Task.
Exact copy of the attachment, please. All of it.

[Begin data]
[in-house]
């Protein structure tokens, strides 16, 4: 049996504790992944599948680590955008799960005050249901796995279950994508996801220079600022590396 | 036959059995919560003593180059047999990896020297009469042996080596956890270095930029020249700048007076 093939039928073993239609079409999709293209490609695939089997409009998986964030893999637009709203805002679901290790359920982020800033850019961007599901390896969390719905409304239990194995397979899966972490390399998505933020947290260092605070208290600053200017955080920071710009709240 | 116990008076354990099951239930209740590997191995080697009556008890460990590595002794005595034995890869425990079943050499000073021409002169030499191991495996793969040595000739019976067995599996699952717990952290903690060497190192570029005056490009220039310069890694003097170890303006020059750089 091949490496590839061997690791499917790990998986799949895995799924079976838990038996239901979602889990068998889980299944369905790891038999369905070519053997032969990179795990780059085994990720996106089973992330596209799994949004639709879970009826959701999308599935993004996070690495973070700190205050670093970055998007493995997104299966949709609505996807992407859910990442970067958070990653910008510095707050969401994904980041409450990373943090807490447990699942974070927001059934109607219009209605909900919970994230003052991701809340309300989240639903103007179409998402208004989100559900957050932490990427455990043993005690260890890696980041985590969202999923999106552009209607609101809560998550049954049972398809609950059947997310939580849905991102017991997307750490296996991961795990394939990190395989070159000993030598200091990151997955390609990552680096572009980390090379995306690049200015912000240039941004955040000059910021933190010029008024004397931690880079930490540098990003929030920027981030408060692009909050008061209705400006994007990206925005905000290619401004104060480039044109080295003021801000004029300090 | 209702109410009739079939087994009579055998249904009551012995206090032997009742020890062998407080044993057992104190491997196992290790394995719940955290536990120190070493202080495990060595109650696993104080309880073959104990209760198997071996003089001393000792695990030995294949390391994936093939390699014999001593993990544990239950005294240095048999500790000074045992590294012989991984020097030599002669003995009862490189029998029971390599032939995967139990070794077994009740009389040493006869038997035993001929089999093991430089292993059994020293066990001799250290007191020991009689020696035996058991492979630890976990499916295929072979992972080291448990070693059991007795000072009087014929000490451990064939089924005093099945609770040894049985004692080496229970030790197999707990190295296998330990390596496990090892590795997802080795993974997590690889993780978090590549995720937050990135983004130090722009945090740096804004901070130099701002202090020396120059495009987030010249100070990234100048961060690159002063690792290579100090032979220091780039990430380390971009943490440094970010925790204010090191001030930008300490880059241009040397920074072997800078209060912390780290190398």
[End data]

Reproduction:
[in-house]
């Protein structure tokens, strides 16, 4: 049996504790992944599948680590955008799960005050249901796995279950994508996801220079600022590396 | 036959059995919560003593180059047999990896020297009469042996080596956890270095930029020249700048007076 093939039928073993239609079409999709293209490609695939089997409009998986964030893999637009709203805002679901290790359920982020800033850019961007599901390896969390719905409304239990194995397979899966972490390399998505933020947290260092605070208290600053200017955080920071710009709240 | 116990008076354990099951239930209740590997191995080697009556008890460990590595002794005595034995890869425990079943050499000073021409002169030499191991495996793969040595000739019976067995599996699952717990952290903690060497190192570029005056490009220039310069890694003097170890303006020059750089 091949490496590839061997690791499917790990998986799949895995799924079976838990038996239901979602889990068998889980299944369905790891038999369905070519053997032969990179795990780059085994990720996106089973992330596209799994949004639709879970009826959701999308599935993004996070690495973070700190205050670093970055998007493995997104299966949709609505996807992407859910990442970067958070990653910008510095707050969401994904980041409450990373943090807490447990699942974070927001059934109607219009209605909900919970994230003052991701809340309300989240639903103007179409998402208004989100559900957050932490990427455990043993005690260890890696980041985590969202999923999106552009209607609101809560998550049954049972398809609950059947997310939580849905991102017991997307750490296996991961795990394939990190395989070159000993030598200091990151997955390609990552680096572009980390090379995306690049200015912000240039941004955040000059910021933190010029008024004397931690880079930490540098990003929030920027981030408060692009909050008061209705400006994007990206925005905000290619401004104060480039044109080295003021801000004029300090 | 209702109410009739079939087994009579055998249904009551012995206090032997009742020890062998407080044993057992104190491997196992290790394995719940955290536990120190070493202080495990060595109650696993104080309880073959104990209760198997071996003089001393000792695990030995294949390391994936093939390699014999001593993990544990239950005294240095048999500790000074045992590294012989991984020097030599002669003995009862490189029998029971390599032939995967139990070794077994009740009389040493006869038997035993001929089999093991430089292993059994020293066990001799250290007191020991009689020696035996058991492979630890976990499916295929072979992972080291448990070693059991007795000072009087014929000490451990064939089924005093099945609770040894049985004692080496229970030790197999707990190295296998330990390596496990090892590795997802080795993974997590690889993780978090590549995720937050990135983004130090722009945090740096804004901070130099701002202090020396120059495009987030010249100070990234100048961060690159002063690792290579100090032979220091780039990430380390971009943490440094970010925790204010090191001030930008300490880059241009040397920074072997800078209060912390780290190398």